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http://ssrn.com/abstract=893047
 
 

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Second Report on the Guantanamo Detainees: Inter- and Intra-Departmental Disagreements about Who is our Enemy


Mark Denbeaux


Seton Hall University - School of Law

Joshua W. Denbeaux


Denbeaux & Denbeaux

John Gregorek


affiliation not provided to SSRN

March 20, 2006

Seton Hall Public Law Research Paper No. 893047

Abstract:     
The Department of Defense identified 72 terrorist organizations in the Combatant Status Review Tribunals (CSRT). The Defense Department considers affiliation with any one of these groups sufficient to establish that a Guantanamo detainee is an enemy combatant for the purpose of his continued detention. This report refers to these 72 terrorist organizations as the Defense Department List.

Fifty-two of those groups, 72% of the total, are not on either the Patriot Act Terrorist Exclusion List or on two separate State Department Designated and Other Foreign Terrorist Organizations lists (jointly referred to as the State Department Other Lists). These lists are compiled for the purposes of enabling the government to protect our borders from terrorists entering the United States.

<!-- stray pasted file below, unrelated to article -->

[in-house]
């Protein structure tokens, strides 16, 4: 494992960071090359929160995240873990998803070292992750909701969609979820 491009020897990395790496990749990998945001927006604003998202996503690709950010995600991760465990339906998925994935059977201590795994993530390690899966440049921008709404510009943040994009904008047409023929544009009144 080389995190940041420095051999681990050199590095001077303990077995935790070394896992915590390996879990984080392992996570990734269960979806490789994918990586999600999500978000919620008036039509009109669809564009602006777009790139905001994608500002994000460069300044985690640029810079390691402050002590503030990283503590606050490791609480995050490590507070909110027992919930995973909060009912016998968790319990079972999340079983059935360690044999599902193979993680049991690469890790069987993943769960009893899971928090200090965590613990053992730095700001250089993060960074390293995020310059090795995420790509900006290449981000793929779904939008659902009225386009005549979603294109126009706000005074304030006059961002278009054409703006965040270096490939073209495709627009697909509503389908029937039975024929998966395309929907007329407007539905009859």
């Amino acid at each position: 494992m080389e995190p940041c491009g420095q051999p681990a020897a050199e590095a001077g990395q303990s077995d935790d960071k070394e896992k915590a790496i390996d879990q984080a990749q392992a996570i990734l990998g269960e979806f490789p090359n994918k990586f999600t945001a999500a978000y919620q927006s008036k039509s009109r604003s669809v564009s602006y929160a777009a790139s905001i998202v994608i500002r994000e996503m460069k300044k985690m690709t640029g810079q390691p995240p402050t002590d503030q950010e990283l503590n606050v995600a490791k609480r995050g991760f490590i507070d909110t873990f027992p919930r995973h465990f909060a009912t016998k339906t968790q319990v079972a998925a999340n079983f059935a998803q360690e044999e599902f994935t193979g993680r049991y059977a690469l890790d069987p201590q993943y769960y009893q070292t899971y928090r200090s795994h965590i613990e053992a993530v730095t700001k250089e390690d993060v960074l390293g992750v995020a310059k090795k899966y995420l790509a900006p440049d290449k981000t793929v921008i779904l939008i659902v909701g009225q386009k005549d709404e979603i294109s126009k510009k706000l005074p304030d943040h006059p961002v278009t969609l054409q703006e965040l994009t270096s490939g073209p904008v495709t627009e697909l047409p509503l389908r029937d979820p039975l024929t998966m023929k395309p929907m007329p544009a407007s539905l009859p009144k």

Twelve of the organizations, 18% of the total, are on either the State Department Other Lists or the Patriot Act Terrorist Exclusion List, but not on both.

Members of 64 of the 72 groups the Defense Department believes to be terrorist organizations, 89% of the total, would be permitted in the United States by either the State Department Other Lists or the Patriot Act Terrorist Exclusion List.

In addition to being inconsistent with the Defense Department list, the State Department lists are inconsistent with each other. That is, 46 organizations that the State Department represented to Congress as terrorist organizations on the State Department Other Lists do not appear on the Patriot Act Terrorist Exclusion List.

The inconsistency between the State Department Other Lists and the Patriot Act Terrorist Exclusion List raises serious questions about the security of our borders.

The Defense Department justifies holding many detainees indefinitely due to their nexus with a group that neither the State Department Other Lists nor the Patriot Act Terrorist Exclusion List recognizes as a terrorist organization.

This inconsistency leads to one of two equally alarming conclusions: either the State Department is allowing persons who are members of terrorist groups into the country or the Defense Department bases the continuing detention of the alleged enemy combatants on a false premise.

Number of Pages in PDF File: 12

Keywords: Enemy combatant, guantanamo, detainee, Defense Department, State Department, habeas, terrorist, terrorism, Patriot Act

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Date posted: March 29, 2006  

Suggested Citation

Denbeaux, Mark and Denbeaux, Joshua W. and Gregorek, John, Second Report on the Guantanamo Detainees: Inter- and Intra-Departmental Disagreements about Who is our Enemy (March 20, 2006). Seton Hall Public Law Research Paper No. 893047. Available at SSRN: http://ssrn.com/abstract=893047 or http://dx.doi.org/10.2139/ssrn.893047

Contact Information

Mark Denbeaux (Contact Author)
Seton Hall University - School of Law ( email )
One Newark Center
Newark, NJ 07102-5210
United States
Joshua W. Denbeaux
Denbeaux & Denbeaux ( email )
No Address Available
John Walter Gregorek
affiliation not provided to SSRN ( email )
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